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Oregon actress Linda Alper earns Fulbright grant to teach in Taiwan

A teaching project called "Shakespeare as a Second Language" earned a 10-month stay at Soochow University in Taipei.

Alper.jpgLinda Alper and Bill Geisslinger in Artists Repertory Theatre’s production of “Superior Donuts.”

Seemingly forever, teachers have used the plays and sonnets of William Shakespeare as a way to expose students to the riches of the English language. And there’s no reason that educational tool should be confined to English-speaking countries.
       
Linda Alper, an actor and writer best known for her 23 seasons onstage with the Oregon Shakespeare Festival, has been awarded a Fulbright grant to teach in Taiwan, China for the 2011-12 academic year, presenting a series of lectures and workshops titled “Shakespeare as a Second Language.” She’ll be based in Taipei, working mostly at Soochow University, and also at National Taiwan University.
       
The 10-month grant also covers expenses for Alper’s husband, Kevin Cooney, and the former Ashland middle school and high school teacher is in talks with Soochow University about teaching in its English department, Alper said.

The Fulbright Scholars Program is an international educational exchange program sponsored by the U.S. Department of State’s Bureau of Educational and Cultural Affairs to “increase mutual understanding between the people of the United States and the people of other countries.” About 1,100 U.S. grant recipients each year study, teach and conduct research in approximately 125 countries.

Alper’s project involves working with theater students and others who are using theater as a means to improve their English language skills.

“I’ve always wanted to live overseas and work,” she said Tuesday in a phone interview.
A year and a half ago, Joseph Graves — who Portlanders later saw in “An Iliad” at Portland Center Stage, but who is artistic director of Peking University’s Institute of World Theatre and Film — hired Alper and fellow OSF actors Cristofer Jean and Robin Goodrin Nordli to teach acting workshops in Beijing, Hong Kong and Taipei.

“That whetted my appetite to return to Asia,” Alper said. “What I learned going through the Fulbright process is you actually apply to a specific place. They guided me to apply to Taiwan, because it’s a place where there’s a huge interest in theater.”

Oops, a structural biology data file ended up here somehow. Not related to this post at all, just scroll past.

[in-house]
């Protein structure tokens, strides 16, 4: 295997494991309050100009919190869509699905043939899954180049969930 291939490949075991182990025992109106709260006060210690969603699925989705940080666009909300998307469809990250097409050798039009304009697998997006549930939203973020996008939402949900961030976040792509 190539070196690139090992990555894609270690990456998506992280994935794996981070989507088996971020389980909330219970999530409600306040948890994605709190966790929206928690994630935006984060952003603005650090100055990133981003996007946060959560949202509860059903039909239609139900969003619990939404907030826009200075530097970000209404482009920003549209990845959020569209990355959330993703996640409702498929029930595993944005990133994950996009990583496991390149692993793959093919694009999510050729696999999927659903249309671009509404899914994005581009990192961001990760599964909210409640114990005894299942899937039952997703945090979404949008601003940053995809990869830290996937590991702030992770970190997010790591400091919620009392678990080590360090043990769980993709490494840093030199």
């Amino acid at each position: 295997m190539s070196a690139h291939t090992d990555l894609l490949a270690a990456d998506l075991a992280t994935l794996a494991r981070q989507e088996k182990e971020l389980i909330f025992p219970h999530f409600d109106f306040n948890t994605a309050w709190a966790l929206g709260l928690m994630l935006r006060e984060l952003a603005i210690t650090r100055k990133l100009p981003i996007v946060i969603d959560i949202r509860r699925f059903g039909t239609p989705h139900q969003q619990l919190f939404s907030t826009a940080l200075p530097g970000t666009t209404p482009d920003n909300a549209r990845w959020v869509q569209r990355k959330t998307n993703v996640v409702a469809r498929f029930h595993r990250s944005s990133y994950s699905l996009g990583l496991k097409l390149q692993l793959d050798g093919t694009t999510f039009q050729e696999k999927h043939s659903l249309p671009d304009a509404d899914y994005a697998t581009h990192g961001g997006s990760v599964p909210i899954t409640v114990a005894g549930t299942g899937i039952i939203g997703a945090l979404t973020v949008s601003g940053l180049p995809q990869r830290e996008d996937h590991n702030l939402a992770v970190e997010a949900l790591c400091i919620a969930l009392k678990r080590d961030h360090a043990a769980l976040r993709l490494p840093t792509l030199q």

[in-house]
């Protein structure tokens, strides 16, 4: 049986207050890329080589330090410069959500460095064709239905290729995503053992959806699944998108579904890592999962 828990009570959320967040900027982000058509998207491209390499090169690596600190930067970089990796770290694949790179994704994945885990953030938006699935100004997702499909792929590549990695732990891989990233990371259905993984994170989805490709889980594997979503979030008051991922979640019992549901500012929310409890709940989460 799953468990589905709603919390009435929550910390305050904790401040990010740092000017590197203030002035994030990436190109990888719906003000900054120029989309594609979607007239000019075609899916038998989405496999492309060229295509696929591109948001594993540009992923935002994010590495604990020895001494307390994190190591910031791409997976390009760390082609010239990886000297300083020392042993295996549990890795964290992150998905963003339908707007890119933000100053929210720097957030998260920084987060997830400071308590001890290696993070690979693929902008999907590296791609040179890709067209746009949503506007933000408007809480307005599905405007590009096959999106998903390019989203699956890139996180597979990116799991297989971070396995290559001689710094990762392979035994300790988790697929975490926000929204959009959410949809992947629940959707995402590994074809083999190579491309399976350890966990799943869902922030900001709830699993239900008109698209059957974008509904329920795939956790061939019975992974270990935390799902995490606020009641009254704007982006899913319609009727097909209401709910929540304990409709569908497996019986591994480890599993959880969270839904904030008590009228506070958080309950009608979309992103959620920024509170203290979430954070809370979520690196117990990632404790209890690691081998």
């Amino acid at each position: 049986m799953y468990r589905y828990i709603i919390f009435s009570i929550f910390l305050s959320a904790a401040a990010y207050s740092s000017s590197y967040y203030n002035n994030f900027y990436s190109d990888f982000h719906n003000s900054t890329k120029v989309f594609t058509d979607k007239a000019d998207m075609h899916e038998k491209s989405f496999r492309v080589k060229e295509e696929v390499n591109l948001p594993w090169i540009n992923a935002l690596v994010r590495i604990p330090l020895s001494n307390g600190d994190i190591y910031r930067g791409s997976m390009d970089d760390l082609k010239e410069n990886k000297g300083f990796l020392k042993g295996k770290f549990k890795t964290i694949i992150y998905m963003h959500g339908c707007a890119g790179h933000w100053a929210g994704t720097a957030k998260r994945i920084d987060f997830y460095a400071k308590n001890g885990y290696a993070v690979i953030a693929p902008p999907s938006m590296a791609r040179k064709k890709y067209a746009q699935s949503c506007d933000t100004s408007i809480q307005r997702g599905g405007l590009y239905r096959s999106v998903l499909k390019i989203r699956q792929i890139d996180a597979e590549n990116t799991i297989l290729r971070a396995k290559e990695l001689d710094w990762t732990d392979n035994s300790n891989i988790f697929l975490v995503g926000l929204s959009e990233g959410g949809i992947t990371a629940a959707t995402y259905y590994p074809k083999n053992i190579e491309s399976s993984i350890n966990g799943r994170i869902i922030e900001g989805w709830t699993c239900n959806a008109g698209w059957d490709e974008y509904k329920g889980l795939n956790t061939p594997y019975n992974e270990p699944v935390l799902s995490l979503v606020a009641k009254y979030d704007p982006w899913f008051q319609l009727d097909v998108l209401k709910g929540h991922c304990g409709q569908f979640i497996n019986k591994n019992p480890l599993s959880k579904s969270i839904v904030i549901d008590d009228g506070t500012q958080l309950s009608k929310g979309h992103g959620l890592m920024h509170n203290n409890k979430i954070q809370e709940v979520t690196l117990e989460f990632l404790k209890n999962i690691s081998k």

The Fulbright application consisted mostly of a lengthy project statement, she said — “What you’re going to do, how you’re going to do it, why it’s important…” She turned in her proposal last August, and in December learned that she was a finalist. The final selection was made by her overseas hosts.

A past recipient of an Oregon Arts Commission Fellowship, Alper says she hopes to return at some point to OSF, where she first appeared in 1980. This season she performed instead in Portland at Artists Repertory Theatre, in productions of   Tracy Letts’ “Superior Donuts” and the Chekhov classic “The Cherry Orchard.”  
       
“We really like the city, and I loved working at Artists Rep,”  she said. “Our kids have graduated from college, so now we have the freedom to really move around. We may be changing our base to be here in Portland.”
       
Alper fans, unfortunately, won’t have another chance to watch her perform before she leaves for China in August. She’ll teach some in California in coming weeks and spend time preparing for the upcoming school year and the practical concerns of life overseas.

 “We’ll be trying to learn a little bit of Mandarin — so I can buy a chicken!”

Marty Hughley

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